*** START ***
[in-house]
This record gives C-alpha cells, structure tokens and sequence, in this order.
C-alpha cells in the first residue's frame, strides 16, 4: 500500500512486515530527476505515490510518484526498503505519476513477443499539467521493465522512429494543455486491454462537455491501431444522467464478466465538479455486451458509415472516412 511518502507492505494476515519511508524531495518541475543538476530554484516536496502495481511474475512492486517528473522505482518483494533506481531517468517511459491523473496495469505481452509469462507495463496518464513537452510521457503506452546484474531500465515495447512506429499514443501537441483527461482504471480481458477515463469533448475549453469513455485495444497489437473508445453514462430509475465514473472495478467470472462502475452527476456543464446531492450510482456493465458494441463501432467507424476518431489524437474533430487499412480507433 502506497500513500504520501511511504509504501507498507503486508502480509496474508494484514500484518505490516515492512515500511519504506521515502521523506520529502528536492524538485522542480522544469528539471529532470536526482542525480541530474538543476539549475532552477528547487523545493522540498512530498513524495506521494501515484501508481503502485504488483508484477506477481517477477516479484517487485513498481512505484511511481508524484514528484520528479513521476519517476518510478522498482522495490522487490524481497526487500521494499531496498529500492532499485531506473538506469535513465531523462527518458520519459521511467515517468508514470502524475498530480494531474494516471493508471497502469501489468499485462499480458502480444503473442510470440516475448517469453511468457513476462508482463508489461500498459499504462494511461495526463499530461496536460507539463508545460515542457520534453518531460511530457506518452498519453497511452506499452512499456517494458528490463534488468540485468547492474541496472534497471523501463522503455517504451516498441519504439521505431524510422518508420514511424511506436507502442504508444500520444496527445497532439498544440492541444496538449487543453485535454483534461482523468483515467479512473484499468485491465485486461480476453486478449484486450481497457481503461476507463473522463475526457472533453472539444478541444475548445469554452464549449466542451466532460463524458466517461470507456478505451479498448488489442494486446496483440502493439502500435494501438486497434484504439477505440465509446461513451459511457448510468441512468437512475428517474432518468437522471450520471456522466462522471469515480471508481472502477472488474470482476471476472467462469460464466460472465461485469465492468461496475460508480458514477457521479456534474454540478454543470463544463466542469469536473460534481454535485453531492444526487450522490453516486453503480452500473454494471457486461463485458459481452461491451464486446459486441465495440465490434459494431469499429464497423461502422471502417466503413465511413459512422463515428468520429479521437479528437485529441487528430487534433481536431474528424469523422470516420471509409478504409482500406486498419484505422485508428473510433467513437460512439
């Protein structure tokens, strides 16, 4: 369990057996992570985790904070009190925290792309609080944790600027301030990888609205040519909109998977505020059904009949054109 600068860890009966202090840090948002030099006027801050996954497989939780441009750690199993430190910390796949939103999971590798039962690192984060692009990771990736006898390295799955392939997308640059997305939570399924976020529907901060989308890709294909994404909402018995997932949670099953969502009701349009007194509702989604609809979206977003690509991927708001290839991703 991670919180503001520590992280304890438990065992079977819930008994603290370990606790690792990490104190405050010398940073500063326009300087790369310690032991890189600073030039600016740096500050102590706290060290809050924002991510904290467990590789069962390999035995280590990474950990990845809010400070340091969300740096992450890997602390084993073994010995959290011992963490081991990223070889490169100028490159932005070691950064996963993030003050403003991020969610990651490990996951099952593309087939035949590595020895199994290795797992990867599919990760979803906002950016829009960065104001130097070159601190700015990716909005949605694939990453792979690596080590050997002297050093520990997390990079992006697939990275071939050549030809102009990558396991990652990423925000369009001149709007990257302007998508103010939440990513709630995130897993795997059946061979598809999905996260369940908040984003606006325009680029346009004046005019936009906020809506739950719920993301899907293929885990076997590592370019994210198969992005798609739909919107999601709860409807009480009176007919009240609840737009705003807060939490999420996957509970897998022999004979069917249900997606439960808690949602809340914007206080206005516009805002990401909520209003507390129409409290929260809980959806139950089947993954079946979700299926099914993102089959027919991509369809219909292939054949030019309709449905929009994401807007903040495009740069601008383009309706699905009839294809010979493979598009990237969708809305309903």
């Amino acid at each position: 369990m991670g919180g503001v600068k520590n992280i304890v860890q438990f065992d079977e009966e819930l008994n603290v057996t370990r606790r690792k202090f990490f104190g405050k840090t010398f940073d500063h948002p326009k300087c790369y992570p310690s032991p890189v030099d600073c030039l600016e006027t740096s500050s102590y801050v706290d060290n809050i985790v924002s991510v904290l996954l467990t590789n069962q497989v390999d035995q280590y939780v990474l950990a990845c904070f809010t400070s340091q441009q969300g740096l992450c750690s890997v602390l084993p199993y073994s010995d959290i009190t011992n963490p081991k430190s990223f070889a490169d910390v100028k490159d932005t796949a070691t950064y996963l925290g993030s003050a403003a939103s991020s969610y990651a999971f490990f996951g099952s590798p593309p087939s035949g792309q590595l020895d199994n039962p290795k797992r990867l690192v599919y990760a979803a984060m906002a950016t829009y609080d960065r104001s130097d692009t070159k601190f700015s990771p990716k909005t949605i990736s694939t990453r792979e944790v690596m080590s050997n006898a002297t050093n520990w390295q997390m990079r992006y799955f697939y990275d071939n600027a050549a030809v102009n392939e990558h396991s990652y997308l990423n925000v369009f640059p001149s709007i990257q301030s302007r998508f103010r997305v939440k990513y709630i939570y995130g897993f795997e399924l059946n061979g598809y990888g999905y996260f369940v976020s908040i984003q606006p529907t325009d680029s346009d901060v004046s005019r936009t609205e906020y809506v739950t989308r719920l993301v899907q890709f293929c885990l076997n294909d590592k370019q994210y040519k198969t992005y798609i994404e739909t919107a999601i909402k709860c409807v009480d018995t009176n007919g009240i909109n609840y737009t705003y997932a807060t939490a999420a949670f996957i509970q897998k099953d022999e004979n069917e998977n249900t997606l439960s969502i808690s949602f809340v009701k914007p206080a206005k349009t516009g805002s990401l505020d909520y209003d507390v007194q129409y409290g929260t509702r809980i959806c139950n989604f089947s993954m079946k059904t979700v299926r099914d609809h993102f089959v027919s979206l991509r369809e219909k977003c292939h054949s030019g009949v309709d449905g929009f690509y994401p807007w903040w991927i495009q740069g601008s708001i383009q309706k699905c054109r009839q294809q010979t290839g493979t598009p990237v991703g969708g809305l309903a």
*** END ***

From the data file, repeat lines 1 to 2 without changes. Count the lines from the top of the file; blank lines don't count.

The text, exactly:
[in-house]
This record gives C-alpha cells, structure tokens and sequence, in this order.